They Didn’t Sign Up For This

When tradition gets mixed with human rights, do we get to have a say in it?

I just read an article that portrayed faces of women who have been brutally abused just because they said ‘no’ to men whether in hand of marriage or to let them wait. Beautiful women who lost a part of them that they could never regain back.

I don’t know much about the cultures and traditions being kept in those countries, but I do know that throwing acid at someone’s face isn’t the most respectable and humane thing to do, eh?

There’s just something very disturbing at how women are being portrayed here. It’s really just victim bullying with women being pressed down and caged up. At one hand, they are to accept traditions to follow the biddings of their family to avoid the dreaded face deconstruction process, and on the other, their existence just annoys the living hell out of their uncles or fathers, just because of their gender, which I now emphasise is not in their power to choose. They might as well not live. It’s a living and quite possibly going to be a burning hell (literally) just existing on earth.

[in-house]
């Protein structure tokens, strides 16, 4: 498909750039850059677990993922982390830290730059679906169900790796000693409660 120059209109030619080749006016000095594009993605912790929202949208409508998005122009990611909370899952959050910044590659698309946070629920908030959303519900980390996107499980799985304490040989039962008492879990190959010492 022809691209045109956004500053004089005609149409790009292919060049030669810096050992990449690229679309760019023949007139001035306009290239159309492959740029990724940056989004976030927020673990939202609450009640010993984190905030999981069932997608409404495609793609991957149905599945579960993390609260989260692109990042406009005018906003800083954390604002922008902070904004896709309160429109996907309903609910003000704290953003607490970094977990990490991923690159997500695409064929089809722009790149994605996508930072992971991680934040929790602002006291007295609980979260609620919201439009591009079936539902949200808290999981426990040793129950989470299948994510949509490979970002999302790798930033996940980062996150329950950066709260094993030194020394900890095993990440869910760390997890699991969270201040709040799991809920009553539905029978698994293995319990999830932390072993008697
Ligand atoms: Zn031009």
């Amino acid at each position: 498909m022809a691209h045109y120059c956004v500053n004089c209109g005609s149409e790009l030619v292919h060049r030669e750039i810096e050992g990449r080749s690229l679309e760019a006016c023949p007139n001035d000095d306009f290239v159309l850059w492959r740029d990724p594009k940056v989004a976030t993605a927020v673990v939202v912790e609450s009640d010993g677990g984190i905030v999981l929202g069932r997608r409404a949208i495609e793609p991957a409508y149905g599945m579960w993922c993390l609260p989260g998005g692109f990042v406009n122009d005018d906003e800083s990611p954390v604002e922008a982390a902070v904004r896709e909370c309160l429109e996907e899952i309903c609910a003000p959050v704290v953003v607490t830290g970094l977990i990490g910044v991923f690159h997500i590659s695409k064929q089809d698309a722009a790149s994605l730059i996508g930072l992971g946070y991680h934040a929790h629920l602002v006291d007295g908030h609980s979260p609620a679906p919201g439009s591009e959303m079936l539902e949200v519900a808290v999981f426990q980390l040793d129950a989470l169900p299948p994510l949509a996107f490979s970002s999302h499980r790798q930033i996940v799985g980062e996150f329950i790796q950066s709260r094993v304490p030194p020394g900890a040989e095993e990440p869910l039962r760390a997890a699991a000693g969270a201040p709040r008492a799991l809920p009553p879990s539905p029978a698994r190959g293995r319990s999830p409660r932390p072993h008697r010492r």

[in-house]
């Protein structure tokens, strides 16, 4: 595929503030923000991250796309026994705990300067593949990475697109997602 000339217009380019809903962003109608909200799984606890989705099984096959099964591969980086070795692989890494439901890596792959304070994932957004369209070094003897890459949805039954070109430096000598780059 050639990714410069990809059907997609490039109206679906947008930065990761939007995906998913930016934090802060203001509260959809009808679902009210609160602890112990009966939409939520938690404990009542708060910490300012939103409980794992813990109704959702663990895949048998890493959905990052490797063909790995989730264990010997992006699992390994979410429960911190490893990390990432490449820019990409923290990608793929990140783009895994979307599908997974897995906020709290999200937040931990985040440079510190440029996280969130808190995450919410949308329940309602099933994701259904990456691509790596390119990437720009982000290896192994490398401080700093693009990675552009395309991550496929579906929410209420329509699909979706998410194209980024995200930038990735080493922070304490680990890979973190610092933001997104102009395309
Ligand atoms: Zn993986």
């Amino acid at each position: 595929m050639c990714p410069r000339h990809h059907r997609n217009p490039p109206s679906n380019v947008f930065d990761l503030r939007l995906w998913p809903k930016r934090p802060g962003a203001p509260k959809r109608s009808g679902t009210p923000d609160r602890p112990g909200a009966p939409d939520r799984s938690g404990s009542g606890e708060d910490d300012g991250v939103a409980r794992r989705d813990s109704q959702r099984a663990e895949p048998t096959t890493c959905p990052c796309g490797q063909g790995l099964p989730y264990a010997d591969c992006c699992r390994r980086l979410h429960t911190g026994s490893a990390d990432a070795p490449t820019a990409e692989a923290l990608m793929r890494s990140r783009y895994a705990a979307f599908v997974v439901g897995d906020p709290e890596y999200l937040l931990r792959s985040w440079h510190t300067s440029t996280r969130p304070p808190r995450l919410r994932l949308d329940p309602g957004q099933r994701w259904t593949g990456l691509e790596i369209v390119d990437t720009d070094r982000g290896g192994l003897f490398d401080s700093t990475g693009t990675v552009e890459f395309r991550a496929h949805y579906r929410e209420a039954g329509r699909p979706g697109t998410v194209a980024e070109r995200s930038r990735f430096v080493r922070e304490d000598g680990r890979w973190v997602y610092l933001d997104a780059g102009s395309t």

Fathers, boyfriends, uncles, soon-to-be-grooms,

your mothers and sisters are women. We all just have different sexual organs and a feminine physique. But other than that, we all have the same type of sense and skin. We all have rights. And the very fact that when someone says no to you and you throw acid on their skin perhaps out of rage or just because you can, means you don’t even respect their rights. Because if tables were turned, if throwing acid was acceptable for women too to do it out rage, they already would. Sadly, in some countries, they don’t get that same kind of ‘rights’ or treatment. Heck, ‘honour crimes’ aren’t even applicable to you.

In all honesty, the aftermath of getting acid thrown over your body is not the prettiest sight. But one word did struck me when I saw the faces of these women who were ill treated.

Battle scars.

They aren’t the most attractive sights, and they probably need some stitching and fixing up (that is, if they can afford it), but they are a reminder out there for all of us. For the men to be protectors and lovers to women, and for women to stand up and to love the rest of the world.

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